The reason for this is simple – when you workout your muscles they then create muscle tears and your body has to go and repair them, with adequate rest, recovery and nutrients. But if you don't give your body enough time to do so, then you'll be going back into the gym and breaking them down even more, even though you may have just hit that muscle group a day or two before. As a general guideline, make sure you always wait at least 72 hours before you train the same muscle group again, depending on the volume of the workout you just did. For example, if you just trained your chest with 24 sets three days ago and you think that it's ready to be trained again, you might want to reconsider. If you're working out with that kind of volume, then it could take anywhere from 5-7 days for your chest to make a full recovery.
When it comes to avoiding overtraining, just keep in mind that muscles are not made in the gym, just as six pack abs are made in the kitchen – not in the gym. But like I said, your routine is not going to be the only thing that helps you pack on muscle. There are many other factors to consider as well.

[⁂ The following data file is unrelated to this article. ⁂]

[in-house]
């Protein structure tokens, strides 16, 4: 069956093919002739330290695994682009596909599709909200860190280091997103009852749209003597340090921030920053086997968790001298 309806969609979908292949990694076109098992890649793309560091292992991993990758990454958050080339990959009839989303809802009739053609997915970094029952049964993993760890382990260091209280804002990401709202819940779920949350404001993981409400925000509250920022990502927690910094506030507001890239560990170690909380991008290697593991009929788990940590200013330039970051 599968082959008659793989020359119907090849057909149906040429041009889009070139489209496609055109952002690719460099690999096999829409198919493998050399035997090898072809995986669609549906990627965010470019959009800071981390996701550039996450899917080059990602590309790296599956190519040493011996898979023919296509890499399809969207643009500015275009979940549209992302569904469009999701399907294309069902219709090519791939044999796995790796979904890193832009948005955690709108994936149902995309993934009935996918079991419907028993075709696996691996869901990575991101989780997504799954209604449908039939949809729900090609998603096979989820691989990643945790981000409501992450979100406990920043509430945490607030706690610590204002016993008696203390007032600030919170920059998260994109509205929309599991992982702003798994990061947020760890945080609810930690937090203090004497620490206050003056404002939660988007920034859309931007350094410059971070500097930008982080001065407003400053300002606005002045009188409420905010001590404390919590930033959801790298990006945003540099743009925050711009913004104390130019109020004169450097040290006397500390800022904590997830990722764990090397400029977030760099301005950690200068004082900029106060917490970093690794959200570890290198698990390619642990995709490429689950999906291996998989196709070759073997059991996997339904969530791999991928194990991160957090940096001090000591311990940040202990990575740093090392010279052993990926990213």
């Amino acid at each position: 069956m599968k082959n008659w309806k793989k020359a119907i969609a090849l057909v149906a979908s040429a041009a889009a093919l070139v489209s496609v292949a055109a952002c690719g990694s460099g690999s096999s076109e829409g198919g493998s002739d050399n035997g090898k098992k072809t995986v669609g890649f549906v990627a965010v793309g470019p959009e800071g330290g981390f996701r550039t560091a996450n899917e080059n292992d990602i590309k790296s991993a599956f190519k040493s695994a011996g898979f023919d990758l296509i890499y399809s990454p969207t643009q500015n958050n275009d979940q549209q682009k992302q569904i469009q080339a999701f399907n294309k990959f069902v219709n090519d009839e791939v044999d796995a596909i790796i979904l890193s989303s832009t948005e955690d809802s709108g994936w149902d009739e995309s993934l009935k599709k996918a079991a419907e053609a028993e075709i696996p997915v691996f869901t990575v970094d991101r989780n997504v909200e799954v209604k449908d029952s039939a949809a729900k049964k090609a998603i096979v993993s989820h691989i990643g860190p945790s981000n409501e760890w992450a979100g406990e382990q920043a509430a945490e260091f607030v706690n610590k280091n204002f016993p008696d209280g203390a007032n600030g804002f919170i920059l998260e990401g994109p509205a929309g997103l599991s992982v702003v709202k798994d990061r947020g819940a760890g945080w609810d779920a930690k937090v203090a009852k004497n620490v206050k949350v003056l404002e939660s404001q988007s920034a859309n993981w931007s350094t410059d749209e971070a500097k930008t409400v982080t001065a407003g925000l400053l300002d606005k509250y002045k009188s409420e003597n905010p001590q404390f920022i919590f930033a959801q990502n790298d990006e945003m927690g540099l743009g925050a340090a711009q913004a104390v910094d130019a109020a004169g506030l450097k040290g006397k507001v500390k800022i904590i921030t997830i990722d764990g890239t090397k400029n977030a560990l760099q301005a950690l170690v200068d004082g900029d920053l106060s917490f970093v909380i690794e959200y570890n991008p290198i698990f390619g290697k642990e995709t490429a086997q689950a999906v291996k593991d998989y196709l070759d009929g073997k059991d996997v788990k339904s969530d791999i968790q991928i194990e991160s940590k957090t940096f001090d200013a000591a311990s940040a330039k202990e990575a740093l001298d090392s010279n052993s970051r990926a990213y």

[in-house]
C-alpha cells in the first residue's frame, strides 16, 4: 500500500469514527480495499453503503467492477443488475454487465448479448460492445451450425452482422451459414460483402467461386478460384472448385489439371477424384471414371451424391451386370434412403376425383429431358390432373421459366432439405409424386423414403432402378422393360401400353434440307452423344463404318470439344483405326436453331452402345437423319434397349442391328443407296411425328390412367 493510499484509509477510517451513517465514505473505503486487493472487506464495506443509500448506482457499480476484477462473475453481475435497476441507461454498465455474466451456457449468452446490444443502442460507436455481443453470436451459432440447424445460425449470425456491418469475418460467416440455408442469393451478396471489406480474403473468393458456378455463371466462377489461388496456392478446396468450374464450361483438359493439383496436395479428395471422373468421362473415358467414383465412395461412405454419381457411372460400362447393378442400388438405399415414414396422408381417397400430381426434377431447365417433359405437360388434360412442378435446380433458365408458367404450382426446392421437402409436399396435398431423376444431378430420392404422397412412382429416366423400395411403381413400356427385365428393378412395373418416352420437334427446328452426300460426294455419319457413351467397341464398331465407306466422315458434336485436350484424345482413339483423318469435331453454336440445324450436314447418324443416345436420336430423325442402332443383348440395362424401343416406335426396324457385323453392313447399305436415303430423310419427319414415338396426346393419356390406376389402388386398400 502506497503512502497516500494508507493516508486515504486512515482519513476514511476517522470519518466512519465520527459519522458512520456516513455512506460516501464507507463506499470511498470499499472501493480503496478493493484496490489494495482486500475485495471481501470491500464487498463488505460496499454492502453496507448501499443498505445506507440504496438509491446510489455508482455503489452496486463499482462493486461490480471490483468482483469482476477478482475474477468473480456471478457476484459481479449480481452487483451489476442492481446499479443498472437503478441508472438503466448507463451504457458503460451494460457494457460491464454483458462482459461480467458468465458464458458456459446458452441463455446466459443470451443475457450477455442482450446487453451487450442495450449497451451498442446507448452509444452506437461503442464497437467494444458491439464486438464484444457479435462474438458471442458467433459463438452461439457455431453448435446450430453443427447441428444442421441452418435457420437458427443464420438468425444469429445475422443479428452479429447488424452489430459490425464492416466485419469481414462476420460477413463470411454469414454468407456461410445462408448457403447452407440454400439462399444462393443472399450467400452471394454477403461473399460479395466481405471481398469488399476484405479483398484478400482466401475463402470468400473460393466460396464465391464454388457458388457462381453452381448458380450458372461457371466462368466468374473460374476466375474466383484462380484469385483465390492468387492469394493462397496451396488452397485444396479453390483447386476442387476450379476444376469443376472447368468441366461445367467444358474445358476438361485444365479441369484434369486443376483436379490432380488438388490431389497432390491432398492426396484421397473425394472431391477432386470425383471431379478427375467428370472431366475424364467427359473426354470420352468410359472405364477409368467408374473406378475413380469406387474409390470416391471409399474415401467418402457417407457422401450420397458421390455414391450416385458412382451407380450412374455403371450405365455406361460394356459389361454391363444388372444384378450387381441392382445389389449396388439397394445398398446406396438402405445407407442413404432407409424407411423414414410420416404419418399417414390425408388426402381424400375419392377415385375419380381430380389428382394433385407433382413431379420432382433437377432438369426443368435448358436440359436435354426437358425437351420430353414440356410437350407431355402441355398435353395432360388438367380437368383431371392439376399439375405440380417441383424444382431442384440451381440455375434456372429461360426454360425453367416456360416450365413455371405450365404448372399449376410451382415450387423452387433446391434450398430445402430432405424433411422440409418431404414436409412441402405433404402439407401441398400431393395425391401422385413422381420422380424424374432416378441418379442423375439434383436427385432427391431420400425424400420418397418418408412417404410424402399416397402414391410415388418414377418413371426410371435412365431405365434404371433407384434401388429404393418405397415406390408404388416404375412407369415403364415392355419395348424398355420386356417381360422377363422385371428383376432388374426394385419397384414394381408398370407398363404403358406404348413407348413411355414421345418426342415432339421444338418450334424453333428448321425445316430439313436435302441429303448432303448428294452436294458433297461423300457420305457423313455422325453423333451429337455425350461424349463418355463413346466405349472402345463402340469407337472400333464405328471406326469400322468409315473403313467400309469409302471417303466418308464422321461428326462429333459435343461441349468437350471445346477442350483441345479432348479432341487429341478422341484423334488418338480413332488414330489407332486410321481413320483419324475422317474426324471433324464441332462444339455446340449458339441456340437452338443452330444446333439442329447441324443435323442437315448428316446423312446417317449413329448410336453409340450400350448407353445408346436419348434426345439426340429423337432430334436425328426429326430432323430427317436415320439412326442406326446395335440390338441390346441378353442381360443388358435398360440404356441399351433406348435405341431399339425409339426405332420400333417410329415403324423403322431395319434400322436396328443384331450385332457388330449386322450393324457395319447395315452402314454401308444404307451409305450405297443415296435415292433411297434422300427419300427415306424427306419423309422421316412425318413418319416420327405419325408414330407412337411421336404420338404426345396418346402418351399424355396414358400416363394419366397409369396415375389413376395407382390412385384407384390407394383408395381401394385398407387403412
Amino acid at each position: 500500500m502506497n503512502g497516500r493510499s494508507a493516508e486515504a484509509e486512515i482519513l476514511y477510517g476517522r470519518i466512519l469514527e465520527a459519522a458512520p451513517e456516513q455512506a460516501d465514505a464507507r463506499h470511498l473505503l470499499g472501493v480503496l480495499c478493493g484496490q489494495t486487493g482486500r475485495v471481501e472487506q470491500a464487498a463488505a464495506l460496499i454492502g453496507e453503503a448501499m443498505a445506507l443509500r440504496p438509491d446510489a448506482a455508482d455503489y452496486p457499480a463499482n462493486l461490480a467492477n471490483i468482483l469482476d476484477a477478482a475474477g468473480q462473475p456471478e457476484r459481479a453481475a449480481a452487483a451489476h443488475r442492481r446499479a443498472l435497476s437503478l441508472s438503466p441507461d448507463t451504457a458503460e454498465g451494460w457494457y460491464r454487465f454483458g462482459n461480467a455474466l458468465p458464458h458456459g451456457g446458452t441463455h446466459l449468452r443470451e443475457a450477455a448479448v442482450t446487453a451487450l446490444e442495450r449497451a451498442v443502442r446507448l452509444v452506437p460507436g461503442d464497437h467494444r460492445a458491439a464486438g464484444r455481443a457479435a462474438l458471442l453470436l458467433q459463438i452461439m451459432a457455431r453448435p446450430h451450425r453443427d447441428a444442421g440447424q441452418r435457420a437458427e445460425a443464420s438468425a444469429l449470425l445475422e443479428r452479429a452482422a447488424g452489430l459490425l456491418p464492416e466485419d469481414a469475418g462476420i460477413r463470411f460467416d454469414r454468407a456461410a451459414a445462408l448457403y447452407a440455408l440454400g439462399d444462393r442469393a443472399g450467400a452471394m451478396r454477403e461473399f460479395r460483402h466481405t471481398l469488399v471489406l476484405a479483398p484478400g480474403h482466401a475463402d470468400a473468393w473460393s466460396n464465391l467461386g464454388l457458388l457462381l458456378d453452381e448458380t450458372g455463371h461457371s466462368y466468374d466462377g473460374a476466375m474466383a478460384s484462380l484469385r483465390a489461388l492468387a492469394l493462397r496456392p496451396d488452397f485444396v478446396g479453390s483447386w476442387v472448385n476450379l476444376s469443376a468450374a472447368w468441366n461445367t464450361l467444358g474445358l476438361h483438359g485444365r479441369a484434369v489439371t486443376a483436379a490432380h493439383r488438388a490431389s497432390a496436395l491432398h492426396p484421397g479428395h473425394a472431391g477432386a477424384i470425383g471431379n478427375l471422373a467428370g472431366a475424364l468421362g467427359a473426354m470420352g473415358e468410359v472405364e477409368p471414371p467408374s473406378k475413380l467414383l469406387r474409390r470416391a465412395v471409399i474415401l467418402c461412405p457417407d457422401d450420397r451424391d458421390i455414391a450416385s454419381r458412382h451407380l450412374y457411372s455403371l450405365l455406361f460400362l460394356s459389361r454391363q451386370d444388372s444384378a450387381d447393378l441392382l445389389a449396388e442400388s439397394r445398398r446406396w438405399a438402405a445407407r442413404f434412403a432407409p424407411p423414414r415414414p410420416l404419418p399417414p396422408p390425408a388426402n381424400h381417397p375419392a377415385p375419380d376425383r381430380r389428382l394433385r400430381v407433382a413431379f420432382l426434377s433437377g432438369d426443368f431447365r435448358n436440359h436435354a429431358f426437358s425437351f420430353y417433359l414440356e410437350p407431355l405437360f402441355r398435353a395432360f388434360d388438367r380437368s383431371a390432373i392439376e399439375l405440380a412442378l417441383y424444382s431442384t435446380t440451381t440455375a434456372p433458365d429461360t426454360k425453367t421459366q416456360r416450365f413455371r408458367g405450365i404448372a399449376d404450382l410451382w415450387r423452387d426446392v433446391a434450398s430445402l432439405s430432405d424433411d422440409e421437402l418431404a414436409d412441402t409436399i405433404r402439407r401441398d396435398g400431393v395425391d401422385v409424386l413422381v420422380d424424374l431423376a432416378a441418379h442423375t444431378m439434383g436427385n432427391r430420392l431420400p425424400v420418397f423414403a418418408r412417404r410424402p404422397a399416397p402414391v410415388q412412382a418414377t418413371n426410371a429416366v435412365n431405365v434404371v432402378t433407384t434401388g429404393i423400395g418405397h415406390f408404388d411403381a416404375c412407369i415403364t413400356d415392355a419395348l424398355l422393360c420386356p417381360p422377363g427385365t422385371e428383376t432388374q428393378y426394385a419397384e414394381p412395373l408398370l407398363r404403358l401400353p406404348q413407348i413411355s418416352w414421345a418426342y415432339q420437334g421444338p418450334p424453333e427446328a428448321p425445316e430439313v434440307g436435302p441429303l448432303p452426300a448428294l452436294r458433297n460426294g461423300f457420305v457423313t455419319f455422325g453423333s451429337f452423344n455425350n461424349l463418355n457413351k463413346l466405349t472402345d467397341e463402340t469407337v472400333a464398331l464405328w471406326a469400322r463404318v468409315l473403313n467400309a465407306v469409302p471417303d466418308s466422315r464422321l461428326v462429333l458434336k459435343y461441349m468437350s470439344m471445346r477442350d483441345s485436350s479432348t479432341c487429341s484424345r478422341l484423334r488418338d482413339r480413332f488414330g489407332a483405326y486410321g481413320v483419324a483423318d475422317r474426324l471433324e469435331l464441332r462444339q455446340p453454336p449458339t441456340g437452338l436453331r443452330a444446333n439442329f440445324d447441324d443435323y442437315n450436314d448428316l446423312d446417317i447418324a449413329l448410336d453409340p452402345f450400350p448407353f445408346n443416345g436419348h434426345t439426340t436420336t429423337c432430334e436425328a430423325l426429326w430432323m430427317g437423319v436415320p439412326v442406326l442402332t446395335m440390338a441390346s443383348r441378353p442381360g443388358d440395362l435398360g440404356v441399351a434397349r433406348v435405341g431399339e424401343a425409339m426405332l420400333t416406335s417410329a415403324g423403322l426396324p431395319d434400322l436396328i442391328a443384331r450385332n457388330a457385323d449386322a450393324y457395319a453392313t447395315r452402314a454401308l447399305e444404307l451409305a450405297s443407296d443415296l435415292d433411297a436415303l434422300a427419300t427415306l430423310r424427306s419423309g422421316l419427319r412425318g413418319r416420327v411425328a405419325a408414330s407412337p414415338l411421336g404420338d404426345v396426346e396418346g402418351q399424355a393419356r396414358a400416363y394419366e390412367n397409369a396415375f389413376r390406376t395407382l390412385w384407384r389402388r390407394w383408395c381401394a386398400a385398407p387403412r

Muscle Building Nutrition
When it comes to your nutrition, the first thing you need to do is increase your protein intake. Ask any bodybuilder and I guarantee they will tell you that they eat for muscle growth – meaning they consume more calories and protein than the average person, since muscle growth requires both of these things.
Proteins contain amino acids and amino acids are the building blocks of muscles, which is why they are absolutely essential to include in your diet if you want to gain any muscle at all. Calories are important because muscle is metabolically active tissue, so if you're not giving your muscles enough energy, muscle growth will not occur. I'm not saying you should eat like a madman and get incredibly fat when trying to build muscle, but you definitely need to step up your calorie intake if you want to see any results. You can typically gain muscle without fat as long as you are eating at your maintenance amount of calories each day, or the amount of calories it would take to maintain your body weight.